NS&I (National Savings & Investments), a UK state-owned savings bank, has followed HMRC’s lead in engaging a fintech company to enable the use of open banking technology to enable people to make payments. NS&I, which is a non-ministerial department, is using the same fintech company – Ecospend, whose acquisition by Sweden-headquartered Trustly completed in January – that HMRC has been using for the same purpose.

FURTHER READING One small website button, one giant leap for payments to government? – an article (6 April 2021) on HMRC’s launch of its open banking-enabled ‘pay by bank account’ option for people filing online self-assessment tax returns (i.e. ‘going live with open banking’)

Hello RM6301: nice to meet you

The open banking DPS is being referred to by CCS as ‘RM6301’ (‘RM’ is used in all CCS agreement reference numbers). Its webpage explains that public sector organisations will be able to use the DPS to access open banking services including: Payment Initiation Service Providers (PISPs), which ‘let you pay companies directly from your bank account rather than using your debit or credit card through a third party, such as Visa or Mastercard’; and Account Information Service Providers (AISPs) – ‘being an authorised AISP means that a company can access an individual’s bank account data from their financial institution with their explicit consent’.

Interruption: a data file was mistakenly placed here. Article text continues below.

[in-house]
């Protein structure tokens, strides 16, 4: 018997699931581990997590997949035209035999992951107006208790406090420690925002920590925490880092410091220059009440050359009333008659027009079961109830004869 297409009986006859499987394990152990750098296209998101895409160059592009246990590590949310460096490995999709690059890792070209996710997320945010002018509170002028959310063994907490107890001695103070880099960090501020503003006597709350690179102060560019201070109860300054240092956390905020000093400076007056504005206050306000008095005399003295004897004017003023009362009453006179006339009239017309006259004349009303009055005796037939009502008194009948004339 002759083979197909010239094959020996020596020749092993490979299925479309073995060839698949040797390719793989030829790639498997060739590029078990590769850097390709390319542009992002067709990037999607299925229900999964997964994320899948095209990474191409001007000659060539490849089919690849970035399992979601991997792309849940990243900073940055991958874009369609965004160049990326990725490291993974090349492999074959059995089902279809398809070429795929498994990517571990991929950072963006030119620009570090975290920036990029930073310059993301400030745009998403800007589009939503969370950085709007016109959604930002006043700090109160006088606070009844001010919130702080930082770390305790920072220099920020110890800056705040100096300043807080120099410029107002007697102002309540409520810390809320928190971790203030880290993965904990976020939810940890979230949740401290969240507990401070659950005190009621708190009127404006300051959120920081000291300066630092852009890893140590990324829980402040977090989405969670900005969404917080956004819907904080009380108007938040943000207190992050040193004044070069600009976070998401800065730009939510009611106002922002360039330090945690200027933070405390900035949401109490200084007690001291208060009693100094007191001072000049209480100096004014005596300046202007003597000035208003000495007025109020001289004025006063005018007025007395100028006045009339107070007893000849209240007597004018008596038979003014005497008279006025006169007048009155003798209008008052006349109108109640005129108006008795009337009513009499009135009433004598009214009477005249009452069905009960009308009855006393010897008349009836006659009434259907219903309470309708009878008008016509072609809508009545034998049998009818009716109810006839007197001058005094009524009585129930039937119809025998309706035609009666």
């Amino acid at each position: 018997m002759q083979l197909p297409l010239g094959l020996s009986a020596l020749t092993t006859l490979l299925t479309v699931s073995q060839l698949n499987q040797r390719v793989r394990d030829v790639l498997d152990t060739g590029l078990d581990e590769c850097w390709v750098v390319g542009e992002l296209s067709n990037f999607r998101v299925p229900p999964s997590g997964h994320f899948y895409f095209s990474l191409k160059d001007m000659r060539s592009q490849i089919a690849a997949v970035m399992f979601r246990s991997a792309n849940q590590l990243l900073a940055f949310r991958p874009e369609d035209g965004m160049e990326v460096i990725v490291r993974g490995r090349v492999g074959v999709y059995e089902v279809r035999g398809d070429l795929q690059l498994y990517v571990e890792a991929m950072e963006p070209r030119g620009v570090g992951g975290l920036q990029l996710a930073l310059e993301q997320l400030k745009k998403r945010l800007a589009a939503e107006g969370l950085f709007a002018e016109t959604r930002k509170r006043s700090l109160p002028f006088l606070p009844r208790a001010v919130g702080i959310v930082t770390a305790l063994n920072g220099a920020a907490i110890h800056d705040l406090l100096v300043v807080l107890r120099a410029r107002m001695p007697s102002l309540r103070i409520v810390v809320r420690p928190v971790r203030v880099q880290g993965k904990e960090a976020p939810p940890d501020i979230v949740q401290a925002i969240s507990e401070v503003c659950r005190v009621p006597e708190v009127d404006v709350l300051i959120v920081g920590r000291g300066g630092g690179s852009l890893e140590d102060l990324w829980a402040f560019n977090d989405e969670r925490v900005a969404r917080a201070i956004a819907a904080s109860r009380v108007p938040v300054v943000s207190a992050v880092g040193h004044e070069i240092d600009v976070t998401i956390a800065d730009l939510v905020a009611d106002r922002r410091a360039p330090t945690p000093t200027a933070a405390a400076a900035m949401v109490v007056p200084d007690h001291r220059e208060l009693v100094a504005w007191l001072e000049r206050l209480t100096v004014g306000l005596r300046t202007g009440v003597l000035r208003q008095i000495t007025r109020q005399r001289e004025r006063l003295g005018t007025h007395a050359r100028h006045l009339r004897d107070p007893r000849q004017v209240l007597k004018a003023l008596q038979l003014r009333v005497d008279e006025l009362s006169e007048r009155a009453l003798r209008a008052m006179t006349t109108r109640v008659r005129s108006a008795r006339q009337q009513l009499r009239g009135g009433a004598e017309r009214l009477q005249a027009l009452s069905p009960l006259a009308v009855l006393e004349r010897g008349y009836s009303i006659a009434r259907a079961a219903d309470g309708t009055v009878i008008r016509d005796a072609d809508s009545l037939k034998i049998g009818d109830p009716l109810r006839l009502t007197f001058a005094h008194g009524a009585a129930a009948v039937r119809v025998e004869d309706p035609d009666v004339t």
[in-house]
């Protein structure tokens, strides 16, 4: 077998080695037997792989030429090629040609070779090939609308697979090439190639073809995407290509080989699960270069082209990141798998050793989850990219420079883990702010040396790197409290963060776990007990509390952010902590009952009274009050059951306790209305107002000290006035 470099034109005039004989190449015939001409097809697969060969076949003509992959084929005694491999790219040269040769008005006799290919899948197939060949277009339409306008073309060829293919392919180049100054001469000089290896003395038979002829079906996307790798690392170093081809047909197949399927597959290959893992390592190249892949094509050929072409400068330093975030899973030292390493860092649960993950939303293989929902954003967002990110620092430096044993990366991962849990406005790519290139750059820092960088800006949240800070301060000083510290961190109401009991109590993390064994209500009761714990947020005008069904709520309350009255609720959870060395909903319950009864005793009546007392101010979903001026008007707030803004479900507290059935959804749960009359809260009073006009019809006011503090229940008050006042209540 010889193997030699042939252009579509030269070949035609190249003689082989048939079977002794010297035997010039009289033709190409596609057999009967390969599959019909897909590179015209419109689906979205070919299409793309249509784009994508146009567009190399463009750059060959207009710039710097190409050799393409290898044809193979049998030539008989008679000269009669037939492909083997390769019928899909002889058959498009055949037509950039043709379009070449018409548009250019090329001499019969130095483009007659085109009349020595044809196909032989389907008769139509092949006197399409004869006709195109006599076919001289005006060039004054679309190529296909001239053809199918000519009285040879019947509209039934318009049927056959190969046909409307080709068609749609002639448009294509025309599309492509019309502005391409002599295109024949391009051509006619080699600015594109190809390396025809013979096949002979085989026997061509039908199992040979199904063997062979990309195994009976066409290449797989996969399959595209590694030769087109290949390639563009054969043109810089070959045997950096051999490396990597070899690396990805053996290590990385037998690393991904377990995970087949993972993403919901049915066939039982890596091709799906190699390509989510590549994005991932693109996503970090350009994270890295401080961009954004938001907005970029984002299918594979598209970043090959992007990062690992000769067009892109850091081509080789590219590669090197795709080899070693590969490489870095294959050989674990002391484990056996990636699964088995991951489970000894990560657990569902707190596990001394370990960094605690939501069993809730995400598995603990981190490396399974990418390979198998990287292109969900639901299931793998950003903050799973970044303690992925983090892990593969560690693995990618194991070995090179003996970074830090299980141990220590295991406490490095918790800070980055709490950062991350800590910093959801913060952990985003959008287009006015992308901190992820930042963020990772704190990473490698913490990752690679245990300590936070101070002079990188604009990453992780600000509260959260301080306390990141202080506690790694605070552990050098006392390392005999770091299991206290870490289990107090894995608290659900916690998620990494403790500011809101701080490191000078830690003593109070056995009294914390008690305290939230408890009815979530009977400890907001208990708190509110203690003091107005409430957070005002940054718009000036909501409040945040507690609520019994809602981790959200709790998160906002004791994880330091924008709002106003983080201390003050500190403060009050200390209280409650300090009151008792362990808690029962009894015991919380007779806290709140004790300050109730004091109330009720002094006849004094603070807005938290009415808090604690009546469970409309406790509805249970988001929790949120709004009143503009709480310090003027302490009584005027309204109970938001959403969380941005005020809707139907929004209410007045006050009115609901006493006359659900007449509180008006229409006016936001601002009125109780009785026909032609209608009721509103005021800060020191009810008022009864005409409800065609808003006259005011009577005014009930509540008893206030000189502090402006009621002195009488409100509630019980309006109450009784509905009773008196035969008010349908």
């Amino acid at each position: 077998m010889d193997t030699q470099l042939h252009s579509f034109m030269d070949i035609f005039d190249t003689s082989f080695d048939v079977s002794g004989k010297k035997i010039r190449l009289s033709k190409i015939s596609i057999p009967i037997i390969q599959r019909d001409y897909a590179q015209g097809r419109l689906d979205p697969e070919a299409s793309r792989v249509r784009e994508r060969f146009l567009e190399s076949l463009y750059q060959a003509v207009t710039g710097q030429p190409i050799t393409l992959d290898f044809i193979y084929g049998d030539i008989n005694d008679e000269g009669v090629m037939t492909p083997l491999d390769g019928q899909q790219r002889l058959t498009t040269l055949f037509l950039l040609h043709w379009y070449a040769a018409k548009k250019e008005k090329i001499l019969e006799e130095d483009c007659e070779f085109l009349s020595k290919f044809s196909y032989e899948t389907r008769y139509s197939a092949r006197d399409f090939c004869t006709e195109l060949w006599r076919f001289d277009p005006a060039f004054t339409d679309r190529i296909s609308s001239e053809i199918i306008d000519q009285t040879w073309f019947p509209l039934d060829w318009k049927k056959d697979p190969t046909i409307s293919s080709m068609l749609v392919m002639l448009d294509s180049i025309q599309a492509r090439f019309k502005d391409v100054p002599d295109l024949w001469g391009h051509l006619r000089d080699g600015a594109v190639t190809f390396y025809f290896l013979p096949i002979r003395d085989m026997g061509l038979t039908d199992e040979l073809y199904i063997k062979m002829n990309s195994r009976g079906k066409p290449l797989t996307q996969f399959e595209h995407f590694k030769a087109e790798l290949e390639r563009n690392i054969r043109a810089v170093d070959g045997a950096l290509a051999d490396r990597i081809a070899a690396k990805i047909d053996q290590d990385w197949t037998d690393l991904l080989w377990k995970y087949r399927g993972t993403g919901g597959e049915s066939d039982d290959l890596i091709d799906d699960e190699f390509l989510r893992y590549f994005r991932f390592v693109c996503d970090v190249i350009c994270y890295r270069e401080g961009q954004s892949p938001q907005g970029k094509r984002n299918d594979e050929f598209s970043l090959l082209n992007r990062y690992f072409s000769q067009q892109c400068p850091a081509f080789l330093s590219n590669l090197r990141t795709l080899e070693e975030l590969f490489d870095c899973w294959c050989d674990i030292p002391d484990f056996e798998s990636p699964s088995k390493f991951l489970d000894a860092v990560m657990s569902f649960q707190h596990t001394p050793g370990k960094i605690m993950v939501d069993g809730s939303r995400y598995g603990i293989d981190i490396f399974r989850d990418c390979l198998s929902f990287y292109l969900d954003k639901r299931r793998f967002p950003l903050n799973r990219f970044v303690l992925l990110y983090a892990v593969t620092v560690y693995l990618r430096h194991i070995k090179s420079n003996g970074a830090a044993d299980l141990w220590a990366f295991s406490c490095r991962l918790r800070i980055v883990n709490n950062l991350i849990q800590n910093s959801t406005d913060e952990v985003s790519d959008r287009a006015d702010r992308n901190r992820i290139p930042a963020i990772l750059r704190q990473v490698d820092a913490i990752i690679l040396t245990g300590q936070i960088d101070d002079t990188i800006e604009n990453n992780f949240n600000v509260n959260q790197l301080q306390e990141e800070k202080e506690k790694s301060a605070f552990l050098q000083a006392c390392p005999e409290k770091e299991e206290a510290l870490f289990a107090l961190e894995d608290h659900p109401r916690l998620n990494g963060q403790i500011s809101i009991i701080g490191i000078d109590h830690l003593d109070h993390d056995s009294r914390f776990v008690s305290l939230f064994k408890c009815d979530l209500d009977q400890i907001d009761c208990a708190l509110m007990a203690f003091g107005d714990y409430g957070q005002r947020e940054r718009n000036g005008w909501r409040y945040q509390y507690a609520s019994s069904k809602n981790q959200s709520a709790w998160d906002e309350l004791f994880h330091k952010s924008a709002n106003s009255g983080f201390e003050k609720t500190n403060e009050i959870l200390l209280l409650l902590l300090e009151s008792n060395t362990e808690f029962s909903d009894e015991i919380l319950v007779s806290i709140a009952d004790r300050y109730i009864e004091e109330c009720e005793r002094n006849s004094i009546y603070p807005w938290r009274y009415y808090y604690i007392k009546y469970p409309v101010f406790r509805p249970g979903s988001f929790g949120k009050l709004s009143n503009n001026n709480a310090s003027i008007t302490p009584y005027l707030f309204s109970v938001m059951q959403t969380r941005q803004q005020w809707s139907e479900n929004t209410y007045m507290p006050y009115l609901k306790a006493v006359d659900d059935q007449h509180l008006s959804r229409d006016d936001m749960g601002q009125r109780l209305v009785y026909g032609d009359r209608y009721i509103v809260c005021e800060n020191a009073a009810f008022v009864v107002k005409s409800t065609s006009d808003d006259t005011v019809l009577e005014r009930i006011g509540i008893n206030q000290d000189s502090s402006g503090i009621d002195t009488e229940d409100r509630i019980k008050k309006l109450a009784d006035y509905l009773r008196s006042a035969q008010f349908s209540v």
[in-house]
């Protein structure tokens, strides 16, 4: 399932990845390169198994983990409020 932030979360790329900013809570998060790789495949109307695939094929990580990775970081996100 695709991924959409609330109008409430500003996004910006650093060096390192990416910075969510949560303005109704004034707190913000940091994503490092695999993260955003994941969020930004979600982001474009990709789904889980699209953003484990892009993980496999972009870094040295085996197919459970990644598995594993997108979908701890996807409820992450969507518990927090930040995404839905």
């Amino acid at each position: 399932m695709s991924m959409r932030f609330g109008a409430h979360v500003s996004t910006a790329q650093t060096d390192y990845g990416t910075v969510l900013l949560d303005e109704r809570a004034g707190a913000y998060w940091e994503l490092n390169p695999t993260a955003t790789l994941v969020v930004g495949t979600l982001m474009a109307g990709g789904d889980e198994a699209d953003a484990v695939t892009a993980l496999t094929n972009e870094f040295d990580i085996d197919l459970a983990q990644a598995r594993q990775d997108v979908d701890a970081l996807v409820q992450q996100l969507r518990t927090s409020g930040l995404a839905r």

The RM6301 webpage sets out the benefits of open banking (in general, as distinct from the benefits specifically of using the DPS) as including: reducing customer transaction costs ‘where card payments are the existing and only method of payment’; enabling payments to be made directly from bank account to bank account ‘without the need to repeatedly input details’; and that it ‘includes real-time bank account data to confirm payee account details reducing the risk of error payments and minimising losses due to fraud’.

The DPS provides three main ‘service areas’ – digital payments, account information and Confirmation of Payee (CoP) – which each contain sub-categories. The first of these, for example, includes: payments in; payments out; direct debits; the designing and building of a webpage that allows public sector organisations to make and/or receive payments. For account information, the DPS states that supplier services ‘may include’ fraud services; identity services; ‘income verification’ services; affordability services; ‘risk identification’ services; and ‘transaction/fund tracing and monitoring services’.

The RM6301 webpage adds that ‘existing customers of the Payment Acceptance framework can transition to Open Banking’. This is a reference to a pre-existing CCS arrangement (Payment Acceptance – RM6118), which is running from 2020-2024 and contains 15 suppliers (companies). Public-sector buyers using this framework are procuring services that allow for card-based payments whereas open banking is non-card payments through the ‘account-to-account’ route.